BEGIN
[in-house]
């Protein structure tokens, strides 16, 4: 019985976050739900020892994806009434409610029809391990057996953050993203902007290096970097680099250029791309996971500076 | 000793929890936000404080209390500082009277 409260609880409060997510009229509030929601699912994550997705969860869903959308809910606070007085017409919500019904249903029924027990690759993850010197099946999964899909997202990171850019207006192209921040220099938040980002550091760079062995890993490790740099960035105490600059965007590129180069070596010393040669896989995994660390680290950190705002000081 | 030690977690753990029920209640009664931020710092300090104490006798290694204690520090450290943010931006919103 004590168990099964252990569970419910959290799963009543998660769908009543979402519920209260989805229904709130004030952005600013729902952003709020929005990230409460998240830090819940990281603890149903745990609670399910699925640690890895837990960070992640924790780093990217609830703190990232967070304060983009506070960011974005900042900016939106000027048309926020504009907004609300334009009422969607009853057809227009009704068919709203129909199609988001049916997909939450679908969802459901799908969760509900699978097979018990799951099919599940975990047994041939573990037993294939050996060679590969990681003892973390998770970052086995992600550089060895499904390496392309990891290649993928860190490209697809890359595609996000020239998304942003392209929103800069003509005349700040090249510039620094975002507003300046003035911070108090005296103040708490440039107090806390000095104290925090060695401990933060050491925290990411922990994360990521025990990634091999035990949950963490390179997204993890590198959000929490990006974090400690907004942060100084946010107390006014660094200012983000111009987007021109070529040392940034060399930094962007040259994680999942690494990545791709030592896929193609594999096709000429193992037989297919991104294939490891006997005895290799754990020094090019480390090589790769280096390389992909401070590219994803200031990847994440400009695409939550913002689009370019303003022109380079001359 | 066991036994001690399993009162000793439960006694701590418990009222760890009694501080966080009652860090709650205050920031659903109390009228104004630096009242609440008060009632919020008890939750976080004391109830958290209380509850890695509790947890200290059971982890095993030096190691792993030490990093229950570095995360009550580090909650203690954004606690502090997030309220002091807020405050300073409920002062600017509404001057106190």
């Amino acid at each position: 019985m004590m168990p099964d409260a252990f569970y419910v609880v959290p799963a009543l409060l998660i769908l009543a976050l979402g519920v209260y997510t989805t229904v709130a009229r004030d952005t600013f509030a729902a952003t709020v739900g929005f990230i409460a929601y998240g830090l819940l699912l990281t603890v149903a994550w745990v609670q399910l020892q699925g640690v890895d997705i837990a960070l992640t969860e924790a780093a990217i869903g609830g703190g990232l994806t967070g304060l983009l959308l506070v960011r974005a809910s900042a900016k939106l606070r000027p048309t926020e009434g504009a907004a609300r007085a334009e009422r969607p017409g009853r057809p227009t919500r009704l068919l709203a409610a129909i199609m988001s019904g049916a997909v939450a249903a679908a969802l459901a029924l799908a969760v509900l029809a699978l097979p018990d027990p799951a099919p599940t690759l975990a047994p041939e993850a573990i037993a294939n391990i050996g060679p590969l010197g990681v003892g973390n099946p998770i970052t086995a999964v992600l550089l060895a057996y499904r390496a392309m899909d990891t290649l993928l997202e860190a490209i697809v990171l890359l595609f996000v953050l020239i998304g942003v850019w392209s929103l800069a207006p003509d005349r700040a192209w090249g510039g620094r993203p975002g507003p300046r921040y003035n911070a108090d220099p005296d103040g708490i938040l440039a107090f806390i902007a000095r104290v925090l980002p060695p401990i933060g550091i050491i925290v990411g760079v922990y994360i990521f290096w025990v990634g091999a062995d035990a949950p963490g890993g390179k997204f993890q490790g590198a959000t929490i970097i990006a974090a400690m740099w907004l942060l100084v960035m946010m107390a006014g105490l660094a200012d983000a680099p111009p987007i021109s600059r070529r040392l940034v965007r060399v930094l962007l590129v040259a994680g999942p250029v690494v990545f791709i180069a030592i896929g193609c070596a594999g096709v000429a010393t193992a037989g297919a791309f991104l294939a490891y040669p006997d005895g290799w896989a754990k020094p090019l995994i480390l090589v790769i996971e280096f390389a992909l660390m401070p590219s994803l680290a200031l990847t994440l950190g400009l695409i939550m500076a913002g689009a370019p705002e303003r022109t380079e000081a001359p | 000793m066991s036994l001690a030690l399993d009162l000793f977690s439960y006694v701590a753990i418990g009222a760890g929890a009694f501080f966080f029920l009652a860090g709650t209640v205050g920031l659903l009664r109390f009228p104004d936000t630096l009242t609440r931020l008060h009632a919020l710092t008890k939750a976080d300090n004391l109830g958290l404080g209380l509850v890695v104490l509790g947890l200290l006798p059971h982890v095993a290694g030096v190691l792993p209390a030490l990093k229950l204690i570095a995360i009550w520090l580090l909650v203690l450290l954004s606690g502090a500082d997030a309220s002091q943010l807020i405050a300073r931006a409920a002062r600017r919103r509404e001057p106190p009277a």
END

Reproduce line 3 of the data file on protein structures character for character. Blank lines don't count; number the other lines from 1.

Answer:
């Amino acid at each position: 019985m004590m168990p099964d409260a252990f569970y419910v609880v959290p799963a009543l409060l998660i769908l009543a976050l979402g519920v209260y997510t989805t229904v709130a009229r004030d952005t600013f509030a729902a952003t709020v739900g929005f990230i409460a929601y998240g830090l819940l699912l990281t603890v149903a994550w745990v609670q399910l020892q699925g640690v890895d997705i837990a960070l992640t969860e924790a780093a990217i869903g609830g703190g990232l994806t967070g304060l983009l959308l506070v960011r974005a809910s900042a900016k939106l606070r000027p048309t926020e009434g504009a907004a609300r007085a334009e009422r969607p017409g009853r057809p227009t919500r009704l068919l709203a409610a129909i199609m988001s019904g049916a997909v939450a249903a679908a969802l459901a029924l799908a969760v509900l029809a699978l097979p018990d027990p799951a099919p599940t690759l975990a047994p041939e993850a573990i037993a294939n391990i050996g060679p590969l010197g990681v003892g973390n099946p998770i970052t086995a999964v992600l550089l060895a057996y499904r390496a392309m899909d990891t290649l993928l997202e860190a490209i697809v990171l890359l595609f996000v953050l020239i998304g942003v850019w392209s929103l800069a207006p003509d005349r700040a192209w090249g510039g620094r993203p975002g507003p300046r921040y003035n911070a108090d220099p005296d103040g708490i938040l440039a107090f806390i902007a000095r104290v925090l980002p060695p401990i933060g550091i050491i925290v990411g760079v922990y994360i990521f290096w025990v990634g091999a062995d035990a949950p963490g890993g390179k997204f993890q490790g590198a959000t929490i970097i990006a974090a400690m740099w907004l942060l100084v960035m946010m107390a006014g105490l660094a200012d983000a680099p111009p987007i021109s600059r070529r040392l940034v965007r060399v930094l962007l590129v040259a994680g999942p250029v690494v990545f791709i180069a030592i896929g193609c070596a594999g096709v000429a010393t193992a037989g297919a791309f991104l294939a490891y040669p006997d005895g290799w896989a754990k020094p090019l995994i480390l090589v790769i996971e280096f390389a992909l660390m401070p590219s994803l680290a200031l990847t994440l950190g400009l695409i939550m500076a913002g689009a370019p705002e303003r022109t380079e000081a001359p | 000793m066991s036994l001690a030690l399993d009162l000793f977690s439960y006694v701590a753990i418990g009222a760890g929890a009694f501080f966080f029920l009652a860090g709650t209640v205050g920031l659903l009664r109390f009228p104004d936000t630096l009242t609440r931020l008060h009632a919020l710092t008890k939750a976080d300090n004391l109830g958290l404080g209380l509850v890695v104490l509790g947890l200290l006798p059971h982890v095993a290694g030096v190691l792993p209390a030490l990093k229950l204690i570095a995360i009550w520090l580090l909650v203690l450290l954004s606690g502090a500082d997030a309220s002091q943010l807020i405050a300073r931006a409920a002062r600017r919103r509404e001057p106190p009277a």